Hope Church is situated on Stockport Road, Denton in Greater Manchester and seeks to be a living witness to Jesus Christ in the area in which it is called to serve.
Hope United Reformed Church is part of the United Reformed Church in the United Kingdom. Hope was founded in 1836 by a small group of people with assistance from members of Albion Church, Ashton-Under-Lyne (a neighbouring town). The group first met in a cottage on Stockport Road, the exact whereabouts of this cottage are unknown.
The first part of the present site was bought in 1836 and the foundation stone for the original church was laid on 2nd July. The growth which followed meant that an extension to the church was required to increase the size of the chapel and to provide more accommodation for the Sunday School. In 1876 continuing growth meant that the original church was converted into a Sunday School and a much larger church was built along side.
Hope began as an Independent Chapel but the structures of the Congregational Church were soon adopted in 1838. Hope then became the Hope United Reformed Church in 1972 when the United Reformed Church came into being with the joining together of the Congregational and Presbyterian Churches.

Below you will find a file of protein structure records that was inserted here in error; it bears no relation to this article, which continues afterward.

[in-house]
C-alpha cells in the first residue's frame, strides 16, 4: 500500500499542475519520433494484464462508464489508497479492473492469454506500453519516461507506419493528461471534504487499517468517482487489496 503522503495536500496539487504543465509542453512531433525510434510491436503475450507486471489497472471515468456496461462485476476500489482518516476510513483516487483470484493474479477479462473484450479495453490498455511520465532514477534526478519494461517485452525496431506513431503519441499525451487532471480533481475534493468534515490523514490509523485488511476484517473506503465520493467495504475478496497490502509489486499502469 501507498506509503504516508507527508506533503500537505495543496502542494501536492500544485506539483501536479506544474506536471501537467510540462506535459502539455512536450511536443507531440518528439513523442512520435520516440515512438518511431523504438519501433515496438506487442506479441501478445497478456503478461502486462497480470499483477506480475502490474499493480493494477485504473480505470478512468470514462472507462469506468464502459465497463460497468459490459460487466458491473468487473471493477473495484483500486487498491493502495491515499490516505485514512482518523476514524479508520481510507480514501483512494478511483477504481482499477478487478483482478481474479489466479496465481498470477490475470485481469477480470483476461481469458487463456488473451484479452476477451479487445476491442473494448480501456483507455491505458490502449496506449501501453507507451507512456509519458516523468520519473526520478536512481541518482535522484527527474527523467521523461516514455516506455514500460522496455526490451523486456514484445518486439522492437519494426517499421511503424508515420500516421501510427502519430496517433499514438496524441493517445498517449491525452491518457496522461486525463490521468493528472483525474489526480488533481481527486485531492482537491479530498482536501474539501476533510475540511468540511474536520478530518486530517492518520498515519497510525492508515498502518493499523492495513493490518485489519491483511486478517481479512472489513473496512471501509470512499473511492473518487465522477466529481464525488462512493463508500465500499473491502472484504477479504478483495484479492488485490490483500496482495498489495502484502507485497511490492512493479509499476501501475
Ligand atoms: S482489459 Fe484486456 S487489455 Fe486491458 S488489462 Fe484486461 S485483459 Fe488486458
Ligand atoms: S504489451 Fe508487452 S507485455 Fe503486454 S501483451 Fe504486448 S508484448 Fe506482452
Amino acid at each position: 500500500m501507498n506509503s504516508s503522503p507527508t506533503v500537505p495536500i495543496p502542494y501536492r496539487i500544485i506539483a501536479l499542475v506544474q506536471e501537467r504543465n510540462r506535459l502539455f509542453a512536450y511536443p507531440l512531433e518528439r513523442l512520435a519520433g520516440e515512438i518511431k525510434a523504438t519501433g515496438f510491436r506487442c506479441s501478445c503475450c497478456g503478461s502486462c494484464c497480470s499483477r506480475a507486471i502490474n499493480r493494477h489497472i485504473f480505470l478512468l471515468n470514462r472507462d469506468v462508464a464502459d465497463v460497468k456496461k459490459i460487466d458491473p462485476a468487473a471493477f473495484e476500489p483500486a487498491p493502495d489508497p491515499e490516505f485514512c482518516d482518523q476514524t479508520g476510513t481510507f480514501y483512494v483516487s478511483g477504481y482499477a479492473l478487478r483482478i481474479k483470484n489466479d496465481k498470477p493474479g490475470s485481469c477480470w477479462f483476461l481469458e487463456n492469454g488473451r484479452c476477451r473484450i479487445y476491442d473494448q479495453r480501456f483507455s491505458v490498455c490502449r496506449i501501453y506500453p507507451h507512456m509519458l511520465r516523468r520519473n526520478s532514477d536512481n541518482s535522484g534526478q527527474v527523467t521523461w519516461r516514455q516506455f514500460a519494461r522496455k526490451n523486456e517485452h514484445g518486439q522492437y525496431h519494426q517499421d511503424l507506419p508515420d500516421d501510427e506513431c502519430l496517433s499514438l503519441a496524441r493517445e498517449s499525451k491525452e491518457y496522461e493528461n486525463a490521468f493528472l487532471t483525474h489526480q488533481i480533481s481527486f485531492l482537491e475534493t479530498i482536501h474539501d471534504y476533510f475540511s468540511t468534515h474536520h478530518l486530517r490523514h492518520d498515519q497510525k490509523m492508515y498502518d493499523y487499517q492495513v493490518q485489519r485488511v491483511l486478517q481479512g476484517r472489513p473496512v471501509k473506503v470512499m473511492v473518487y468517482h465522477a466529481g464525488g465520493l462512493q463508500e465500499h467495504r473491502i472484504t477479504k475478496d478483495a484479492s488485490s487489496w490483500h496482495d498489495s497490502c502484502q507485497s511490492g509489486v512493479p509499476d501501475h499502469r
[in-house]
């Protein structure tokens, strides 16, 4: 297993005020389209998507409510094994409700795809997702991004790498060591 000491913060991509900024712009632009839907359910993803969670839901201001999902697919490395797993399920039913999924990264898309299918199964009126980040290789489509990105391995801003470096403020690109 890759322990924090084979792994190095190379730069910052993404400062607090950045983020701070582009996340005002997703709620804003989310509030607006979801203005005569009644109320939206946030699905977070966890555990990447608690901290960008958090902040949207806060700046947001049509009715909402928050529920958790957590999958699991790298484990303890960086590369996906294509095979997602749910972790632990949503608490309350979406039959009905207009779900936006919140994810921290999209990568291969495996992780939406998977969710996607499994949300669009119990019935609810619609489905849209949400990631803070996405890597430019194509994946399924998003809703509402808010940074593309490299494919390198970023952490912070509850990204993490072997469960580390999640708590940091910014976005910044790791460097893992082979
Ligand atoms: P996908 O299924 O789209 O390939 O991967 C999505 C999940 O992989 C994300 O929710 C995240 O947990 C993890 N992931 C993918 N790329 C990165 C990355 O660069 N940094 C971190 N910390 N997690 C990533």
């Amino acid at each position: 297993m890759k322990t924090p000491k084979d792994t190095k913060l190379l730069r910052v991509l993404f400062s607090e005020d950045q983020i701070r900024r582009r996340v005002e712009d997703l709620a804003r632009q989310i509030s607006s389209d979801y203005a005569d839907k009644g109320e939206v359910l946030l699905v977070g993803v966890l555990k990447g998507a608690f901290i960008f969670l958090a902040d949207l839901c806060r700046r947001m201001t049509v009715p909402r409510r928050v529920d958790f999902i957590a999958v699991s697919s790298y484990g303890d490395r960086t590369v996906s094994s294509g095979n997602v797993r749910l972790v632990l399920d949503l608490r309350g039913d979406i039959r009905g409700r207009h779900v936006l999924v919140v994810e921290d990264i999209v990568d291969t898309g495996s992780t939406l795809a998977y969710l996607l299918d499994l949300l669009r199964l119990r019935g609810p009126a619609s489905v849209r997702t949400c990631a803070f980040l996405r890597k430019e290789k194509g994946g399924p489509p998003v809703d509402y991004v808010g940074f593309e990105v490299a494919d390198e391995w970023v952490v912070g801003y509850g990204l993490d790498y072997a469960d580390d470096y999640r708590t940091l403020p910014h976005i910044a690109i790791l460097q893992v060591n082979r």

As is often the case old names are hard to change and Hope today is still known by many of the locals as "Hope Chapel". During much of the 19th Century and into the 20th Century Hope was in the forefront of the Sunday School Movement. Hope really was a school with reading and writing classes of various grades. Some of the groups that met on the premises included: a Philosophical Society, a String Orchestra, and a Choir which brought home prizes from the Choral Festivals at the Crystal Palace.
There was always something going on and the Sunday School buildings were lit up to such an extent that the building was christened: "The Lighthouse" by the local community.
In 1967 due, in part, to a generous legacy by the founder of the Boys' Brigade Company at Hope, and Captain of the Company for 55 years, Mr. Thomas Thornhill, there were sufficient funds to commence the building of the current church hall to replace the original 1836 building and its extensions. This work started a series of building projects which completely rebuilt the premises between 1967 and 1976. The large Victorian church was demolished in December 1973 due to dry rot in the roof, and the present church, the third to be built on the site, opened in November 1974. Additional rooms including a vestry, meeting rooms, boilerhouse and workroom were added at the rear of the church in 1976. Again today the buildings are used extensively throughout each week.